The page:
Take Only Photos. Leave Only Footprints
Jul 4, 2012 Posted by: Guest Expert
My kids have to wash their hands extra carefully before dinner in August, after handling all those toads and frogs. This is the month we spend at a family cottage every summer; my three boys’ favourite place to while away our vacation is knee-deep in swampy muck, catching critters in what we call the Turtle Pond. The reptiles are studied, given temporary homes in cardboard boxes, and often nicknamed. As the sun begins to set and their mother hollers a dinner call out the screen door, the bare-chested lads release the captives and run up the path with sticky, sand-coated legs, after hours of entertainment—not a screen in sight. Nature’s theatre trumps electronics.
It warms my heart more than I can say to see my children settle so swiftly and so deeply into a communion with the wild the minute they get out of the city. The roots of my own environmental passions lie in the summers I spent in nature as a kid. The sound of the wind through swaying pine boughs, the feel of soft moss underfoot, the smell of a campfire; all offer me great peace and comfort, even today, because of the soul-stirring impression they made upon me many years ago.
I don’t remember my parents ever prescribing a reverence for natural events; it just materialized in the warm summer air, much the way my boys need little prompting to lie back and gaze at the stars in the night sky, or hunt for wild raspberries along the path, or notice the shapes of clouds in the sky at sunset. Mother Nature works her charms on us all; we only need to give her the opportunity.
What I do try to teach my kids is how to show respect for the natural world, making them see that they are stewards of their environment, wherever they are. At the cottage they know even the cutest toad must be treated with care and returned to its habitat; on canoe trips they understand why we use only biodegradable soap and shampoo; when we camp, they learn to take only photographs, leave only footprints.
I try to help them understand their role in keeping the great outdoors great, so that it will be as magical and restorative when we return again next August. And a safe and happy home for all the creatures who live here in the meantime.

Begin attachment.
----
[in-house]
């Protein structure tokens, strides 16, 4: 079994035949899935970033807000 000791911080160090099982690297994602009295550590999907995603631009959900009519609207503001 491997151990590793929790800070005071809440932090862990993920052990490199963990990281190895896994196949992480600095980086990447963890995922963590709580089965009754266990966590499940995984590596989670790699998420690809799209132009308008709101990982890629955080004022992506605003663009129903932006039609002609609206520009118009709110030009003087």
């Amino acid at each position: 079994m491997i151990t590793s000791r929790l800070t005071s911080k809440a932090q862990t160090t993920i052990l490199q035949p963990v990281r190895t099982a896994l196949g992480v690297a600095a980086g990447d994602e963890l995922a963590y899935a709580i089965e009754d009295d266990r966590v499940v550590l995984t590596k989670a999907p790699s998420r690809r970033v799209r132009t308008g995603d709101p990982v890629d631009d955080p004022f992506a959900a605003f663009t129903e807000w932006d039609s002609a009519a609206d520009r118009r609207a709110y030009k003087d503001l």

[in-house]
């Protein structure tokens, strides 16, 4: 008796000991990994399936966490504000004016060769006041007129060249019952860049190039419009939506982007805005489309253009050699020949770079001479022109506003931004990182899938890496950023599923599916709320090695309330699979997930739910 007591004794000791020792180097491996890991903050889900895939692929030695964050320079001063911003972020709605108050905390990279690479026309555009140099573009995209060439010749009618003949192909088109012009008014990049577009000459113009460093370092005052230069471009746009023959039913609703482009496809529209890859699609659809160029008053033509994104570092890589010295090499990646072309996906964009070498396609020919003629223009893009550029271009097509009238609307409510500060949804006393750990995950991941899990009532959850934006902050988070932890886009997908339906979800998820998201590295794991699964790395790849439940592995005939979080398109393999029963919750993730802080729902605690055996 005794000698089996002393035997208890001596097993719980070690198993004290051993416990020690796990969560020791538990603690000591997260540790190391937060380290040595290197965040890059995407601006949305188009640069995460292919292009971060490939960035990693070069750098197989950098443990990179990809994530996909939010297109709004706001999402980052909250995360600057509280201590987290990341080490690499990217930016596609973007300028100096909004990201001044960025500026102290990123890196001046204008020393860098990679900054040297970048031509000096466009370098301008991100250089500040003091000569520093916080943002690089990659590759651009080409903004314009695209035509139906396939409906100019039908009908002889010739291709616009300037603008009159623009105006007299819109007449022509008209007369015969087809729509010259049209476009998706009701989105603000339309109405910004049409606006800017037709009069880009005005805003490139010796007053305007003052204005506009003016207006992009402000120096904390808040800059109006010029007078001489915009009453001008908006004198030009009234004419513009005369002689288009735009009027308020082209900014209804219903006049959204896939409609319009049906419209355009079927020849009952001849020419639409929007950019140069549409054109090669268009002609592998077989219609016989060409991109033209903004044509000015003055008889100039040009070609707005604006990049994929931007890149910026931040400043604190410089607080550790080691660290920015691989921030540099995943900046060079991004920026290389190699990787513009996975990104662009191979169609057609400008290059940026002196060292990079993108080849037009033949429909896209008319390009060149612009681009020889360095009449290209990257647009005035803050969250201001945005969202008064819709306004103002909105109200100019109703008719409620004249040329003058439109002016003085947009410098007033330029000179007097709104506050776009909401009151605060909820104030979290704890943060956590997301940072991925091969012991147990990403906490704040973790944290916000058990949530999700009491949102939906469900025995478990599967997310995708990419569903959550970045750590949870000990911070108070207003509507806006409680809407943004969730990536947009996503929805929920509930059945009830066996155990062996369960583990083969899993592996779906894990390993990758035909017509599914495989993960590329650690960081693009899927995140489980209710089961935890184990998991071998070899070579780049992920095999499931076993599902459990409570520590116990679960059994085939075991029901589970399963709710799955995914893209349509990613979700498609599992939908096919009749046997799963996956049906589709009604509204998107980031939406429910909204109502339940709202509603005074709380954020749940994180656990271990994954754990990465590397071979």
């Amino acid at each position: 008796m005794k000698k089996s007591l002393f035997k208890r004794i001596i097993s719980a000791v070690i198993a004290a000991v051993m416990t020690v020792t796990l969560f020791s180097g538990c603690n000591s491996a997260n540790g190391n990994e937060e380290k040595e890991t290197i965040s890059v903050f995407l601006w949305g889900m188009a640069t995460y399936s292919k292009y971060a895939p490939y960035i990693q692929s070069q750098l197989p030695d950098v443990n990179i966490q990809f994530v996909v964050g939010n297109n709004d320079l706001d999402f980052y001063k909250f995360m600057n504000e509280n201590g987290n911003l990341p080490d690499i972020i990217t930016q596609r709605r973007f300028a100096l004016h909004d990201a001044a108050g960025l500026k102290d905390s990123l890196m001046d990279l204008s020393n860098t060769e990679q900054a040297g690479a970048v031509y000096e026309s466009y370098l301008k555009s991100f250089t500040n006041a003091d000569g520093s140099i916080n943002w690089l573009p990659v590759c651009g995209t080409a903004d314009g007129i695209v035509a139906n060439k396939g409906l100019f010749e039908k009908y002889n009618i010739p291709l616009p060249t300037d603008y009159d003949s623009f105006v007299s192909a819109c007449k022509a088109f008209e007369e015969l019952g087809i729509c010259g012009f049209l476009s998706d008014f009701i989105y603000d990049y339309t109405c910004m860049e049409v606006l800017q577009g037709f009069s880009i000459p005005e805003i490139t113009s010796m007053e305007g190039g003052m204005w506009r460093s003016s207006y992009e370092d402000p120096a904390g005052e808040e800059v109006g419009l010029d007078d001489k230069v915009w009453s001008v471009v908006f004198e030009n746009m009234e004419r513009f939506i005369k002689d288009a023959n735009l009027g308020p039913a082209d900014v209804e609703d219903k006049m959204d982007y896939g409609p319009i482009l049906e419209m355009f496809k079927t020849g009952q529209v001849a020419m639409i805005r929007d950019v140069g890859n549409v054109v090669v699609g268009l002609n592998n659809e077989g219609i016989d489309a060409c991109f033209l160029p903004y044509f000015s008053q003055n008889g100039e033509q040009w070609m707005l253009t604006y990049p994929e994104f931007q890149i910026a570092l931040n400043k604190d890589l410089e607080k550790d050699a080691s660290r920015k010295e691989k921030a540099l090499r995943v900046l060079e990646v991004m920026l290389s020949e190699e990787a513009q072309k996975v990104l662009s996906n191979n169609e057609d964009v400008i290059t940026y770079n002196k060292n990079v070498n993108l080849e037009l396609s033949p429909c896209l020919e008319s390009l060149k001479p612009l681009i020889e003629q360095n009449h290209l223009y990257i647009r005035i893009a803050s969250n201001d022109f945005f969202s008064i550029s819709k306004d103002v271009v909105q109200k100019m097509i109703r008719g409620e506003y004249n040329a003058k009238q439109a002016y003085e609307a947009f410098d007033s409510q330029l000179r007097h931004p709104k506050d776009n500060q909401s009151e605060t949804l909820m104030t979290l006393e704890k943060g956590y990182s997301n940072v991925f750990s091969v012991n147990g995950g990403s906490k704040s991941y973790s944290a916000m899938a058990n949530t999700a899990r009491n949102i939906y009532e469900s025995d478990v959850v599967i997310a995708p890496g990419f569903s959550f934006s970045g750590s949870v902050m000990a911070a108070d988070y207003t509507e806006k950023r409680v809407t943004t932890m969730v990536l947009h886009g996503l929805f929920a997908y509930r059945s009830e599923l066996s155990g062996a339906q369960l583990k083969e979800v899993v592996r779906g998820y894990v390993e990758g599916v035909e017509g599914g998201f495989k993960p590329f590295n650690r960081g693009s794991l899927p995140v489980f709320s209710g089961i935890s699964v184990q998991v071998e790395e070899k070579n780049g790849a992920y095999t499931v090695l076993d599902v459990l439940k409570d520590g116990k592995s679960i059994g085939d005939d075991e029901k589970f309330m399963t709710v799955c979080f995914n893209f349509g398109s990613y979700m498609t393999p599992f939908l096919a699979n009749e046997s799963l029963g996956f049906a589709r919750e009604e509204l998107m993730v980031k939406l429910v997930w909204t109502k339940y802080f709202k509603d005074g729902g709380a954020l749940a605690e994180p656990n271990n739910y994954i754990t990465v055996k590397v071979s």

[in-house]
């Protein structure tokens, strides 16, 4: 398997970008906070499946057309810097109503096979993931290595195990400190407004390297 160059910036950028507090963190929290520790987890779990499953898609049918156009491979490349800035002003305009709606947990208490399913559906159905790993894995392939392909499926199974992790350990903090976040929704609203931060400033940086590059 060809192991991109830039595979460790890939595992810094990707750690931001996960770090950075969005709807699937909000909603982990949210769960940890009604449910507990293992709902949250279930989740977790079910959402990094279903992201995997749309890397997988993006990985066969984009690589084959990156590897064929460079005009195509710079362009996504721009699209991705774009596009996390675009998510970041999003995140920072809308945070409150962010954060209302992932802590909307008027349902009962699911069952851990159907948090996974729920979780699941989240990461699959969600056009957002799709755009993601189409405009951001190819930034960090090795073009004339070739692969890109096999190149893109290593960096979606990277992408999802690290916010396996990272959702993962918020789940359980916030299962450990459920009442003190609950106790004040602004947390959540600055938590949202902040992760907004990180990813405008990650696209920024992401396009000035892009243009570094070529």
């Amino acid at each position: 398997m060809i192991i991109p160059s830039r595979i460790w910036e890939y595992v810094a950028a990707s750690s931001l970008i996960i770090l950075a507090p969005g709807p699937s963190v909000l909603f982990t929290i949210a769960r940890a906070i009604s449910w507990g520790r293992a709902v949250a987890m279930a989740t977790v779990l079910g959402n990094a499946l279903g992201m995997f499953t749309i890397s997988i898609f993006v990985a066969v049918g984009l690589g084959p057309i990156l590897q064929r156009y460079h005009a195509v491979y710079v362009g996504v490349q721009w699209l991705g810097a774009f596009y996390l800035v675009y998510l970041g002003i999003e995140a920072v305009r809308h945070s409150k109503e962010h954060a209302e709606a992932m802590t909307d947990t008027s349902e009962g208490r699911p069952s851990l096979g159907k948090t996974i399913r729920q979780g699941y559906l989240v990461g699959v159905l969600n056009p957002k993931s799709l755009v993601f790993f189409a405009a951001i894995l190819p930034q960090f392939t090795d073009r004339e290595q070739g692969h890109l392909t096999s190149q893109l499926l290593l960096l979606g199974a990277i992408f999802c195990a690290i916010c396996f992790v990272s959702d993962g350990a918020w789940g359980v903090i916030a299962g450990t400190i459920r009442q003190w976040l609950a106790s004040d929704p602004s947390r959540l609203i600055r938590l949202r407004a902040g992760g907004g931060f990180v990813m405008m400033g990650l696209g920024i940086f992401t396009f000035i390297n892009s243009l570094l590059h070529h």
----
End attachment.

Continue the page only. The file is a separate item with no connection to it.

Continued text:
- Gillian Deacon
Planning an August vacation? Here are some tips to help make it as enjoyable for the environment as it is for your family. Join us all month on Facebook and Twitter for more!
-Building a dock or raft? Cedar only, not pressure-treated wood. Don’t want all those chemicals in contact with the water.
-Tubing, kneeboarding or waterskiing? Save gas and spare the fish—enjoy watersports on your way from A to B.
-At the cottage, four strokes are better than two. Make sure your boat engine is a four-stroke—90% cleaner, no oil discharge into the water.
-Attention anglers! Get the lead out—of your sinkers. Ducks and other waterfowl ingest old sinkers, the lead ones are poisonous. Load your tackle box with non-toxic, non-lead sinkers and jigs. Dispose of old lead sinkers in a proper hazardous waste facility.
Award-winning broadcaster and bestselling author Gillian Deacon is one of Canada’s best-known environmental writers. Gill is well-known for her work on television, most recently as host of CBC TV’s flagship daytime talk show, The Gill Deacon Show, and before that as co-host of @discovery.ca for five years on Discovery Channel Canada and Discoveries This Week for Discovery Science Channel in the U.S. She was also a weekly arts correspondent for CBC News: Morning.
Gillian is a director on the board of EcoJustice, Canada’s leading charity using the law to restore and protect the environment, and also sits on the board of the Writer’s Trust, a national organization supporting and promoting Canadian writers.
Gill lives in Toronto with her husband Grant Gordon and their three sons.